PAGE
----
There is controversy surrounding the issue of whether there is menstrual synchrony in women who live together1,2,3,4, particularly in the case of the coupled-oscillator model developed5 to explain similar data from rats. Stern and McClintock6 have proposed that the rat model applies to women, with the effect being mediated by two opposing axillary ‘pheromones’ that could affect major reproductive events and have potential for “either contraception or treatment of infertility”.
This claim6 is based on data derived from four cycles from each of 20 subjects treated with axillary compounds to change the cycle length from that of each subject's baseline cycle. Subjects' upper lips were wiped daily with pads worn in the axillae of donors in follicular or ovulatory phases of their cycles. The cycles of subjects wiped with follicular pads appeared to be shortened by 1–14 days, whereas cycles of those wiped with ovulatory pads were longer by 1–12 days. One-third of cycles did not change or changed in the opposite direction.
My main criticism of the study is the use of the value of the single first cycles, receiving carrier-only treatment, to derive the data analysed. Such single observations have no within-subject variance and the irregular statistical manoeuvre of converting all 20 observations to zero masks any between-subject variance and provides an illusory zero baseline with indeterminate confidence limits. Carrier-only treatments should have been distributed throughout this long experiment to give a balanced crossover design with three treatments (carrier, follicular and ovulatory) and two or more complete replications to confer confidence limits to the baseline observations, thus making comparisons valid.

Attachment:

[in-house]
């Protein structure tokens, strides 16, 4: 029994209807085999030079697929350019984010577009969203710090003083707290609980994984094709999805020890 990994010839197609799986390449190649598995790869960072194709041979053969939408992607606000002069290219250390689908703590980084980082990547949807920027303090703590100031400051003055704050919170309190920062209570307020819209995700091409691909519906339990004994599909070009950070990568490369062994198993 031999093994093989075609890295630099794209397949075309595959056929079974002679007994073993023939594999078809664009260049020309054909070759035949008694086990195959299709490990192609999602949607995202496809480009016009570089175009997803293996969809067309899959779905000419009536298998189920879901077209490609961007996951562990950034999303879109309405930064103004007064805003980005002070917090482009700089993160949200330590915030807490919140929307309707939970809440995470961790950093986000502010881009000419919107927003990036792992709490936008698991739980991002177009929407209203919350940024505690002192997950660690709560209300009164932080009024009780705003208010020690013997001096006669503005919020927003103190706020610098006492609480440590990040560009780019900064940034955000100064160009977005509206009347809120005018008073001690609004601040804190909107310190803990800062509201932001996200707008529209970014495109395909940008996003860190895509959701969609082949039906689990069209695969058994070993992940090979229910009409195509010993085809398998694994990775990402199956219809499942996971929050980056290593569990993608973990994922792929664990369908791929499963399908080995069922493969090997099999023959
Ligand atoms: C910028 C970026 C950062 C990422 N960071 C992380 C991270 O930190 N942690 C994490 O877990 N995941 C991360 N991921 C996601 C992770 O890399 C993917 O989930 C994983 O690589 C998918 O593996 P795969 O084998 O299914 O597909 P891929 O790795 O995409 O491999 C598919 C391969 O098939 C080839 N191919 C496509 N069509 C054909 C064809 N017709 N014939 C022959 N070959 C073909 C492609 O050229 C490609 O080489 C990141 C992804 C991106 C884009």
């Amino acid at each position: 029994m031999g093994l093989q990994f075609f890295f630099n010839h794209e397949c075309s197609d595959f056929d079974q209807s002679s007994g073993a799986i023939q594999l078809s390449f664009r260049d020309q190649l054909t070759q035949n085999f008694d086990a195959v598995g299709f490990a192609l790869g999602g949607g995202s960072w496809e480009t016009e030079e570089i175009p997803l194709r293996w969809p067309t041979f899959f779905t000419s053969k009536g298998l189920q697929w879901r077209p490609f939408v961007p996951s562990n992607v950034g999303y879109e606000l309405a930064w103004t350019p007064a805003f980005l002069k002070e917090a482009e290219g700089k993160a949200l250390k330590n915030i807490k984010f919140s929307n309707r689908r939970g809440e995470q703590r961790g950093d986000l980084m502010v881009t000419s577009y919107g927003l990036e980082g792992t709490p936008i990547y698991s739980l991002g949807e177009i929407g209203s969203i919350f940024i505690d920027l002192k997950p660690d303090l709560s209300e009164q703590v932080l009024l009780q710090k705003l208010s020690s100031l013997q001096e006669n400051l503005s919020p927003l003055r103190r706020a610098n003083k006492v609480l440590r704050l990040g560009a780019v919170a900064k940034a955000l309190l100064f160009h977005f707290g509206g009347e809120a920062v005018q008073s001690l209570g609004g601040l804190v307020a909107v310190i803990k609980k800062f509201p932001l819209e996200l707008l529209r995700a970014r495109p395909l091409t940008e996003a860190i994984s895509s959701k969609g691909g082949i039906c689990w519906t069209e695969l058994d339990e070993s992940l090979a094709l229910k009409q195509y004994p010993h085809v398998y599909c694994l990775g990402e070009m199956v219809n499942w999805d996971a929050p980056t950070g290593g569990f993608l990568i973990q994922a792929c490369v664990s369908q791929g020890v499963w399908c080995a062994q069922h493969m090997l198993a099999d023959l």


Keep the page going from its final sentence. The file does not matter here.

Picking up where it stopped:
Each group has an apparent outlier favourable to the model: one of −14 comprises 25% of the total shortening, whereas that of +12 makes up 22% of the increase. Excluding these two outliers would abolish the claim of significance.
Reference to the first cycle throughout the long experiment may have introduced biases because of environmental, physiological and social drifts. McClintock1 reported that women “who estimated seeing males less than three times per week” had cycles 1.5 days shorter than those who spent more time with males. Others claim that cycles are affected by sexual activity or the phase of the moon7,8.
I am not convinced of the validity of the coupled-oscillator model derived from rat studies5. I also question the “definitive evidence” that pheromones regulate human ovarian function because, if these exist, their characterization will require large, carefully designed experiments, a controlled social and physical environment, and a clearly defined endpoint measured in hours.
McClintock, M. K. Nature 291, 244–245 (1971).
Trevathan, W. R., Burleson, M. H. & Gregory, W. L. Psychoneuroendocrinology 18, 425–435 (1993).
Wilson, H. C. Psychoneuroendocrinology 17, 565–591 (1992).
Strassmann, B. I. Curr. Anthropol. 38, 123–129 (1997).
Schank, J. & McClintock, M. K. J. Theor. Biol. 157, 317–362 (1992).
Stern, K. & McClintock, M. K. Nature 392, 177–179 (1998).
Cutler, W. B., Garcia, C. R. & Kreiger, A. R. Psychoneuroendocrinology 4, 297–309 (1979).
Cutler, W. B. Am. J. Obstet. Gynecol. 137, 834–839 (1980).
About this article
Hormones and Behavior (2013)
Human Nature (2006)
The Anatomical Record (2004)
Physiology & Behavior (2001)
Animal Behaviour (2001)